Along with more than 200,000 law-abiding Right-to-Carry permit holders in Tennessee, I am disappointed Governor Phil Bredesen vetoed House Bill 962. This bill would extend self-defense rights of permit holders to restaurants. This is a shock and a major disappointment to gun owners and supporters of the Second Amendment because Governor Bredesen had committed to supporting this legislation.
36 other states, including seven states that border Tennessee, provide this protection to law-abiding citizens. During the 2006 campaign, Governor Bredesen assured Tennesseans -- and the NRA in writing -- that he would support this effort. NRA’s endorsement of Governor Bredesen that year centered largely on this promise. Today, that trust has been betrayed.
In his veto message, Governor Bredesen talked about his concerns with mixing firearms and alcohol. But he conveniently failed to mention the absolute prohibition, with grim consequences, for any permit holder who has one sip of alcohol while carrying a firearm. He also ignored the provision which allows restaurants to prohibit carrying firearms in their establishments by simply posting a sign. The provisions of HB 962 are more restrictive than the laws of many of the 36 states that allow restaurant carry. And, it is important to note that despite Governor Bredesen’s dire predictions, these states have not experienced problems because law-abiding gun owners are just that, law-abiding.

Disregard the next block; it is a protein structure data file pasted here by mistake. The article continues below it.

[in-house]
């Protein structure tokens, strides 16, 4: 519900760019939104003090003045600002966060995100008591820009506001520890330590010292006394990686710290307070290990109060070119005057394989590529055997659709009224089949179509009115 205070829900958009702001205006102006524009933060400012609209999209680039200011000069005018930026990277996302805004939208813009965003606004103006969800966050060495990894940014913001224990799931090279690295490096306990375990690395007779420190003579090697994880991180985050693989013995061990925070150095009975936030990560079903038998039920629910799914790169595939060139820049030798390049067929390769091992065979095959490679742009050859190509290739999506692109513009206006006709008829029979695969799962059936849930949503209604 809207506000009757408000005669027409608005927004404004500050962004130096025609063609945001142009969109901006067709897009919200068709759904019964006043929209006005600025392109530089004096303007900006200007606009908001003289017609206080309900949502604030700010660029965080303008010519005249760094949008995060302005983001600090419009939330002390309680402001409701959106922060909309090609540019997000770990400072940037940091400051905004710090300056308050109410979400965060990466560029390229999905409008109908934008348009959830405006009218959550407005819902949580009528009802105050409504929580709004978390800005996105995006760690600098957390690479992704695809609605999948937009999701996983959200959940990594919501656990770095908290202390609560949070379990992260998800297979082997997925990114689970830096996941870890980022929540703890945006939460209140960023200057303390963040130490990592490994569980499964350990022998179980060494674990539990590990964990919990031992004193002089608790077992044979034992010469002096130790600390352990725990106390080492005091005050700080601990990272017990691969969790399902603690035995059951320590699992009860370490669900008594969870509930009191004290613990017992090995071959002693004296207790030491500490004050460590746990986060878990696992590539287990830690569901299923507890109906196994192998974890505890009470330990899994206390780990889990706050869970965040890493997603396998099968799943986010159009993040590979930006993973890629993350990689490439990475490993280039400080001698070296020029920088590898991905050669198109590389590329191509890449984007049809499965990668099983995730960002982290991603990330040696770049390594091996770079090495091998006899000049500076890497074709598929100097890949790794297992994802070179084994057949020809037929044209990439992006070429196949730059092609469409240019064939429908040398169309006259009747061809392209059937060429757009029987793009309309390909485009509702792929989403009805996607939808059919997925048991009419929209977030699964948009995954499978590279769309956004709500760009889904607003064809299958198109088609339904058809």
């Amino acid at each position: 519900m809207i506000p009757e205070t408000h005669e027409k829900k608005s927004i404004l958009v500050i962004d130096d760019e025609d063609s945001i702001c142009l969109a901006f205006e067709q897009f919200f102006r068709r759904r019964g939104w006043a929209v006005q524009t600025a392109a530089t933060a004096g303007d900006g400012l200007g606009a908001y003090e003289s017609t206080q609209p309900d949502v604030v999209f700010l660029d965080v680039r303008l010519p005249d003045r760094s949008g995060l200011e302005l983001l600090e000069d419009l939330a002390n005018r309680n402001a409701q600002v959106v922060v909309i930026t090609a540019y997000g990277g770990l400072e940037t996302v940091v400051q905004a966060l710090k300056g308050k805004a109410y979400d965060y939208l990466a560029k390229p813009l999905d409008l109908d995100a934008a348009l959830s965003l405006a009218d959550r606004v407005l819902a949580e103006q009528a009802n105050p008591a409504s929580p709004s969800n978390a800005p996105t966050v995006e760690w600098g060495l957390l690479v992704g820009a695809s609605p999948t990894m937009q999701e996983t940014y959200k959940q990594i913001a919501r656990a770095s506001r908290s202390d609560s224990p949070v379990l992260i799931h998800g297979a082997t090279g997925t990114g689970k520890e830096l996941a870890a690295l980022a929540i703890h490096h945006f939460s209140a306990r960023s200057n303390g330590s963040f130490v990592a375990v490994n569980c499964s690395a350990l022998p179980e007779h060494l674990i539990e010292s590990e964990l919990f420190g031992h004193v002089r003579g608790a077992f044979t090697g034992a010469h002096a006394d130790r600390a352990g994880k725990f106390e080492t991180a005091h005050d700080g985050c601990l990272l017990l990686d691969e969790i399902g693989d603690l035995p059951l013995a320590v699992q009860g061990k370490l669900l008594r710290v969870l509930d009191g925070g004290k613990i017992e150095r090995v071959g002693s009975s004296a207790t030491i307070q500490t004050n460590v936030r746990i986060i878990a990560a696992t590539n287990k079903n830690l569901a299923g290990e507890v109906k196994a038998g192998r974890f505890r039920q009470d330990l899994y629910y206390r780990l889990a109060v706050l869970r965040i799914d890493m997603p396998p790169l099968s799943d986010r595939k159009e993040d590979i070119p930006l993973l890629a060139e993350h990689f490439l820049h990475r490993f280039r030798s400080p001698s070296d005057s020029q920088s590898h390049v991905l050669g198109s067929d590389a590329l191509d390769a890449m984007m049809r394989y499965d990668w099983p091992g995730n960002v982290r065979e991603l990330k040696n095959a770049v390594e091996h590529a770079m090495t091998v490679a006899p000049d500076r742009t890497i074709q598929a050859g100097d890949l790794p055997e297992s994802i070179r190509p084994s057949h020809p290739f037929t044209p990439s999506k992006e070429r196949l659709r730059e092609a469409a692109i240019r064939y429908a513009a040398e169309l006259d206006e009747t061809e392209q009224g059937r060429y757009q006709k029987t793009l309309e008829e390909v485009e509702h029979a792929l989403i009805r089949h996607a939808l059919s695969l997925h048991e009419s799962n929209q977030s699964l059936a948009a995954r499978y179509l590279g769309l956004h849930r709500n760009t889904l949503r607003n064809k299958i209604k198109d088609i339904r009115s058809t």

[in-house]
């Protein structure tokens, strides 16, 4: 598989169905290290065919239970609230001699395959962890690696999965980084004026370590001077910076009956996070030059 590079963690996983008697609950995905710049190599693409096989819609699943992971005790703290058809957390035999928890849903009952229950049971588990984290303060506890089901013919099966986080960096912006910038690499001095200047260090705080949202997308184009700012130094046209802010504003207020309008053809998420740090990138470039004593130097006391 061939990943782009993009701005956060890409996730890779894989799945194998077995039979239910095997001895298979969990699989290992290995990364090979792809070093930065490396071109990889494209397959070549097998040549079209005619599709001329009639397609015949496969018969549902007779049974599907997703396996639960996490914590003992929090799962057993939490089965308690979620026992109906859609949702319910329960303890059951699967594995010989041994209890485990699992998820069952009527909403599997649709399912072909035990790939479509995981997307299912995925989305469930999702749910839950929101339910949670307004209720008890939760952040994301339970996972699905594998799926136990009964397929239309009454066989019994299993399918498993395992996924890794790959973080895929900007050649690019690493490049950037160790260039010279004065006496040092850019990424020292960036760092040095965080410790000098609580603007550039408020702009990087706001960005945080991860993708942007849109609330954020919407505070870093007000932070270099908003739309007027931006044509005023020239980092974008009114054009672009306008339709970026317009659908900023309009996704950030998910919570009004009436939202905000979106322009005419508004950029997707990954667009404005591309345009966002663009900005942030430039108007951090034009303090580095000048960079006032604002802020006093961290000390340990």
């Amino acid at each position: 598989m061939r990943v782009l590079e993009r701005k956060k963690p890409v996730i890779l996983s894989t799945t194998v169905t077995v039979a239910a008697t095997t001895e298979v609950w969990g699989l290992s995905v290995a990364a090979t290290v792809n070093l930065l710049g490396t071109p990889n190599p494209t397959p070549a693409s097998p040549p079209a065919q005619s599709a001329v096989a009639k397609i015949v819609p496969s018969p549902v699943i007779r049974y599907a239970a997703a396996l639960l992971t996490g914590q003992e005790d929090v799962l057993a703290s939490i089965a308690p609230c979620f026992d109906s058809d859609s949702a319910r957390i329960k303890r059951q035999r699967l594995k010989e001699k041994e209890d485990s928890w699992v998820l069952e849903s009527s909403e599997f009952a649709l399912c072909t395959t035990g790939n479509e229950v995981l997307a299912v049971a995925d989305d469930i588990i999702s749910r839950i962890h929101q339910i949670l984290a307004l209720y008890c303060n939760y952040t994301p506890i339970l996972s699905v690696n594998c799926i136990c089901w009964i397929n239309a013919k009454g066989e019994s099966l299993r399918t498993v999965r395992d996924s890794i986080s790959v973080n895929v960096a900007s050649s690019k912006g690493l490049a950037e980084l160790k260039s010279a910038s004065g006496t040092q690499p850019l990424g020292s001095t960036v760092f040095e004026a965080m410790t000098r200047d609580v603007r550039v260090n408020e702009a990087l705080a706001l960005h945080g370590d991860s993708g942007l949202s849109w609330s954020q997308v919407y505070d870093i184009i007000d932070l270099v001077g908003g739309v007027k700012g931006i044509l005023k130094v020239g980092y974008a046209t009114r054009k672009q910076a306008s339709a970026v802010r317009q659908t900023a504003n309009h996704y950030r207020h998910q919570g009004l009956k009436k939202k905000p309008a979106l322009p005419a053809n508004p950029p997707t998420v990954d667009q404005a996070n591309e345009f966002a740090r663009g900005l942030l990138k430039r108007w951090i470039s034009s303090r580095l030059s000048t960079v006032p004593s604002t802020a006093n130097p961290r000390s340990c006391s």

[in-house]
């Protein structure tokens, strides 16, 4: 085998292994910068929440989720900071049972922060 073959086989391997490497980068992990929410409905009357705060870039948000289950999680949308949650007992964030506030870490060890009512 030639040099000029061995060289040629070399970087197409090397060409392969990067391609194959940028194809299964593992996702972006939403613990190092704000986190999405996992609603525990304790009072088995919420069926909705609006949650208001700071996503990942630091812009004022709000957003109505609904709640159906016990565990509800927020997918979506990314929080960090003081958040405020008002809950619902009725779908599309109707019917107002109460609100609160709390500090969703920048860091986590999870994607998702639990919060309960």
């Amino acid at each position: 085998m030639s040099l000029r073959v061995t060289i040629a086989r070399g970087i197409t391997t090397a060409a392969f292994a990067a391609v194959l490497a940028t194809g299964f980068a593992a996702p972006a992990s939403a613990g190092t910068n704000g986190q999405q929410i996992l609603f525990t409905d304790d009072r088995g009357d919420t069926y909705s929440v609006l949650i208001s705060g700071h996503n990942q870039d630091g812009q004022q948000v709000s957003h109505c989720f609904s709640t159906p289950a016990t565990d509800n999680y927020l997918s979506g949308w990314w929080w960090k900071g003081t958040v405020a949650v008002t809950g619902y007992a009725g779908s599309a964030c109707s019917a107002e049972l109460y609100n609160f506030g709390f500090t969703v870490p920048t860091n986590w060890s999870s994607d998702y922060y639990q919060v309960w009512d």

The reality is that crime does happen in our restaurants. We are reminded by the headlines of senseless attacks on honest people that occur in restaurants, cafés and even fast food outlets all across our country, including in Tennessee. On April 2, 2009, Benjamin Felix Goeser was gunned down at Jonny's Sports Bar on Nolensville Road in Nashville. His wife, Nicole Goeser has a Right-to-Carry permit. But, she had to keep her gun locked in the car because of Tennessee law. No one knows what the outcome might have been that evening if Nicole had had her firearm with her. All Nicole wanted was a chance -- a chance to save her husband’s life.
House Bill 962 will not bring back Benjamin Goeser or ease Nicole’s sorrow. But, it would give other good, law-abiding Tennesseans that chance to defend themselves and their loved ones. The Tennessee Legislature understood that. That is why this common sense measure passed both chambers with overwhelming, bi-partisan support. We pledge to work to override this ill-conceived veto. That is NRA’s promise. And we intend to keep it.
Chris Cox grew up in Jackson and graduated from Rhodes College in Memphis.